Generation X, the forgotten middle child of American generations, is getting old.
Born between 1965 and 1980, we are now middle-aged and the subject of New York Times thinkpieces. We used to be at the forefront of cool but were kind of forgotten between the heyday of the Baby Boomers and a surge of Millennials. The movie Reality Bites turns 25 this year, and it remains a touchstone film for Gen X. Dealing with AIDS, coming out and selling out, Reality Bites was one of the first major films to address the struggles of young adults in the 1990s.
But we are so much more than "My Sharona." Let's take a look at some other highlights from Gen X culture.
Reality Bites fans loved the alternative-lite soundtrack anchored by Lisa Loeb's smash hit "Stay (I Missed You)." But for some, New Jack Swing was king. Fusing R&B with hip-hop, producers like Teddy Riley, Jimmy Jam and Terry Lewis ruled the charts. Check out All the number ones by New Edition, which includes a mix of the boy band's hits along with tracks by members Bell Biv Devoe, Bobby Brown and Johnny Gill. You could also rock out to Master of Puppets or Daydream Nation, both of which inspired kids to go start their own bands.
What were Gen Xers reading? Elizabeth Wurtzel's bestseller Prozac Nation explored her own life as a depressive and questioned why so many of her generation needed antidepressants anyway. For better or worse, we learned about dating and marriage from The Rules. And, of course, there was Generation X, Douglas Coupland's 1991 novel that basically named the generation with its sarcastic and often pessimistic take on American culture.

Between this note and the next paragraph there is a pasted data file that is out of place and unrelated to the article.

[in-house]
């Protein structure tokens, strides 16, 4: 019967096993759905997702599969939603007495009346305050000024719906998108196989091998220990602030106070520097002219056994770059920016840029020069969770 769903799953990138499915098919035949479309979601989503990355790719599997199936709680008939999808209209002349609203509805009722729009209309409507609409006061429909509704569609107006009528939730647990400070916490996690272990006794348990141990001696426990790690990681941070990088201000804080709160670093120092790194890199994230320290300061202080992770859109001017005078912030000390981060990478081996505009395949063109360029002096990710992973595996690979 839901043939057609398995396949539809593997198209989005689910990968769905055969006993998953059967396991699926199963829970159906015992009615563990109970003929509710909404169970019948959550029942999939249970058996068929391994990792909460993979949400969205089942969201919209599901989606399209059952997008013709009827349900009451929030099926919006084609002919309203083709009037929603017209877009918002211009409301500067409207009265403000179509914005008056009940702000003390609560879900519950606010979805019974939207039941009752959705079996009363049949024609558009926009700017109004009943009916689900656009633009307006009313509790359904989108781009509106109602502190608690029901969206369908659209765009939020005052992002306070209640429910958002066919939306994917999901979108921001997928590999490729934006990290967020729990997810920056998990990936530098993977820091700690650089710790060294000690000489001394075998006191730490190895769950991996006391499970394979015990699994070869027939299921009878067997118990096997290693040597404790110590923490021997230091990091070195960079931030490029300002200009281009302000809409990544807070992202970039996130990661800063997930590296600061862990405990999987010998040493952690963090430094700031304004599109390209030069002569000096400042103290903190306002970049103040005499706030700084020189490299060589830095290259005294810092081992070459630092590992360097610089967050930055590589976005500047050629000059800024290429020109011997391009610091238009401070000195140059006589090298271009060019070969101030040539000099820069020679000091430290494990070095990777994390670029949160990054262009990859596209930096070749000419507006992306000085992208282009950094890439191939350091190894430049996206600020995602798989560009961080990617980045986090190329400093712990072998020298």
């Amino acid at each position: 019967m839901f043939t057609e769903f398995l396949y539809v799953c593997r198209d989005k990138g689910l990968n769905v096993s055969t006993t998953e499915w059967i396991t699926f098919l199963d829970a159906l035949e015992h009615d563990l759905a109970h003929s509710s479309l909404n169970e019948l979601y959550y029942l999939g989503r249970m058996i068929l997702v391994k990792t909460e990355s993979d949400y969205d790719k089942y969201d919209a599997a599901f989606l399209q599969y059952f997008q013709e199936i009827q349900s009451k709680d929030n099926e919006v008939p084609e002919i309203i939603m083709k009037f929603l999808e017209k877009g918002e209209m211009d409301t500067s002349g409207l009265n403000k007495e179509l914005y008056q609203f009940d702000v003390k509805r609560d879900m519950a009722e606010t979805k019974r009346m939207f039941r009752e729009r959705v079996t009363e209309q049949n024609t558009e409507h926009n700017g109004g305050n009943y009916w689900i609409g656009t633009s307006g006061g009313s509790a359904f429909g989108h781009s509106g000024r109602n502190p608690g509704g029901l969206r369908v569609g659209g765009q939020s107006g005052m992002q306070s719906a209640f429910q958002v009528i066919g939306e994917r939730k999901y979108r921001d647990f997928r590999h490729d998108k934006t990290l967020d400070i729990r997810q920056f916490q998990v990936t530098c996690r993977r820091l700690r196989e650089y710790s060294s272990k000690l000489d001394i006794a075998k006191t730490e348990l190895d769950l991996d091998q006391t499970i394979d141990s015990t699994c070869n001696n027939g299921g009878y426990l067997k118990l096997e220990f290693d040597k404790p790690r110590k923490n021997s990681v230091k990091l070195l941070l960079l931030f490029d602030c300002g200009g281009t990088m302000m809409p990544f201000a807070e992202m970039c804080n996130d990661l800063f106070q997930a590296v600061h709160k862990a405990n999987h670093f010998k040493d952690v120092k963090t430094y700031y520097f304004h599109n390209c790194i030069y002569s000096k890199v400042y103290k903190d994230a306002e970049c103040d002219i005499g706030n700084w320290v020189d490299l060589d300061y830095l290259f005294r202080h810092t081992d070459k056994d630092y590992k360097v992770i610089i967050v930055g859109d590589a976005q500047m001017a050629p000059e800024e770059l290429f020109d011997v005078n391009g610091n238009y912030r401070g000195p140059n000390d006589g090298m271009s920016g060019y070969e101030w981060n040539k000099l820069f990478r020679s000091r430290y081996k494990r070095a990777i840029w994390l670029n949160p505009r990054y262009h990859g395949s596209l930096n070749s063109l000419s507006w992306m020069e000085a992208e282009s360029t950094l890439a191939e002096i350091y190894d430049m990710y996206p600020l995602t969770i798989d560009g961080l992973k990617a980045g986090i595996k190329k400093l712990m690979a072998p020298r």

Gen Xers grew up watching the Brat Pack. The films of John Hughes captured the awkward yearnings of suburban youth. Molly Ringwald became a teen icon thanks to The Breakfast Club and Pretty in Pink. These movies weren't exactly diverse, however, and Gen X was lucky to have also witnessed a black filmmaking renaissance. Mainstream movies finally started to reflect a variety of black lives, from the streets of Crenshaw in Boyz 'n the Hood to the poetic romance of Love Jones.
The so-called slackers of Gen X reinvigorated youth media (How Sassy Changed My Life, opens a new window), changed the music industry forever (Sonic Boom, opens a new window), and reinvented the way we connect to the world of information (In the Plex, opens a new window). Now old enough to be in positions of leadership, Gen X could even change the world (X Saves the World, opens a new window).
What pop culture moment defines Gen X for you? What tapes were playing on your Walkman? Let us know in the comments!